Why Are Most Angel Roofs in East Anglia? 
If Richard II’s preoccupation with the projection of royal power explains the first angel roof at Westminster, what is the reason for the subsequent huge concentration of angel roofs in East Anglian churches, and their sparse occurrence elsewhere in England and Wales?
There are over 140 surviving angel roofs in Britain. 59% of these are in Norfolk and Suffolk, a figure which increases to almost 84% for East Anglia as a whole (defined as Norfolk, Suffolk, Lincolnshire, Cambridgeshire and Huntingdonshire). Why are angel roofs so overwhelmingly an East Anglian phenomenon? 
It has been suggested that the huge bird-filled skies of the Eastern Counties prompted medieval East Anglians to adorn their church roofs with angels, as divine feathered intermediaries. This notion follows the art-historical theory of neuro-plasticity - the idea that the images and shapes that societies adopt in their art are subconsciously a product of environment and surrounding sensory influence. 
Alternatively, Sandy Heslop, Professor of Visual Arts at the University of East Anglia, has argued that what is probably the first angel roof in the region (at St Nicholas, King’s Lynn, likely to date from 1405-10) was built as a counterblast against the Lollard Heresy. 
Lollardy was a kind of proto-Reformation of the 1400s, and particularly strong in East Anglia. Its adherents rejected the authority of Church hierarchy, did not believe in transubstantiation, and deplored the role of images in worship, as an idolatrous distraction. Crucially, the first Lollard martyr, William Sawtrey, had been priest at St Margaret's Church in Kings Lynn and at Tilney in Norfolk. He was burnt at the stake in London in 1401, and amongst the (many) charges against him were that he had said he would “rather worship a man...than an angel of God”.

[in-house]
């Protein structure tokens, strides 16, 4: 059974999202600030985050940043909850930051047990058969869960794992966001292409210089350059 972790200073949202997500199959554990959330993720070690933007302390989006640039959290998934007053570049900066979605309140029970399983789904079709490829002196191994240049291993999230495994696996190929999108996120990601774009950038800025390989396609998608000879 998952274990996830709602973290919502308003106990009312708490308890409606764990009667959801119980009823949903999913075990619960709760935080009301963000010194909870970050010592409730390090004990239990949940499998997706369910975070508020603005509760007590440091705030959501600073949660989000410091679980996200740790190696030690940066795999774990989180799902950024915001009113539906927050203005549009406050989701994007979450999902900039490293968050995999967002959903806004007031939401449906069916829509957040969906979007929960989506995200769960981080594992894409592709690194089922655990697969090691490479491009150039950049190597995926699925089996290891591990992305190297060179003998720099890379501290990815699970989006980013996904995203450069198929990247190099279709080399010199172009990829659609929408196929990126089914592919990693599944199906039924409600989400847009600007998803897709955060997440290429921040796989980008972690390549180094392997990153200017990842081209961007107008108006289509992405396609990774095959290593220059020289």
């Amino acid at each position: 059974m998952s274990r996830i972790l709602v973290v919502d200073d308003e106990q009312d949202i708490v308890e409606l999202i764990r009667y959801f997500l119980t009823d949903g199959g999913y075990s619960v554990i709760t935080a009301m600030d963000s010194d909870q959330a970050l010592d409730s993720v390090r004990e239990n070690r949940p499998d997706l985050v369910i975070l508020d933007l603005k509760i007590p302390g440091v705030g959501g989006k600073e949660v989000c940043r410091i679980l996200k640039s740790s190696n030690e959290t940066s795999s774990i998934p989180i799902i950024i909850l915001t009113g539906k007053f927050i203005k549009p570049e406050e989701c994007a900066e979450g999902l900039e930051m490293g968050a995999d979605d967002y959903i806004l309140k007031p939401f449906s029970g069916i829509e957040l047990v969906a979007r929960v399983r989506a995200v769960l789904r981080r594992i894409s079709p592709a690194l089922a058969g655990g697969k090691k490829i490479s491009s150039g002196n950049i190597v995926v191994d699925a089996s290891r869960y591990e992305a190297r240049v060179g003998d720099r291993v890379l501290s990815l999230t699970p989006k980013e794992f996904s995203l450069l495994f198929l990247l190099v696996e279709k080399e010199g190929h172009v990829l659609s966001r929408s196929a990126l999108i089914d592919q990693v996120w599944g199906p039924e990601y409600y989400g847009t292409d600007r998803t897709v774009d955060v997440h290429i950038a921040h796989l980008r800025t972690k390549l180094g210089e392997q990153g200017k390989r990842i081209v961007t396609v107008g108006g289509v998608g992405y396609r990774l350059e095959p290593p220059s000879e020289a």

Professor Heslop has suggested that the construction of the angel roof at King’s Lynn is a local repudiation of Sawtrey’s statement and a reassertion of Catholic orthodoxy through art. (A similar anti-Lollard motivation has been advanced for the much later prevalence of Seven Sacrament fonts in East Anglia by Professor Ann Nichols in her book Seeable Signs - The Iconography of the Seven Sacraments 1350-1544). 
I’m not really satisfied by either of these theories. 
Plenty of parts of the country have bird-filled skies, but not angel roofs; and the idea that the roof at King’s Lynn is motivated by a desire to repudiate one of the less prominent heresies voiced by William Sawtrey - at least four or five years after he had been executed in London - seems a little acrobatic. 
It is also not clear that St Nicholas Kings Lynn is the earliest angel roof in the region, if only because most of the other East Anglian roofs cannot be precisely dated. 
I think that it is useful to go back to basics and ask some simple questions: 
What elements were essential to enable the widespread construction of angel roofs in East Anglia, or anywhere else?
Which (if any) of these elements was peculiar to, or disproportionately present in, East Anglia compared with other regions? 
It seems to me that there are three preconditions for any ambitious medieval (or modern) construction project. 
The will or desire to do it, the money to pay for it, and the technical expertise to execute it. 

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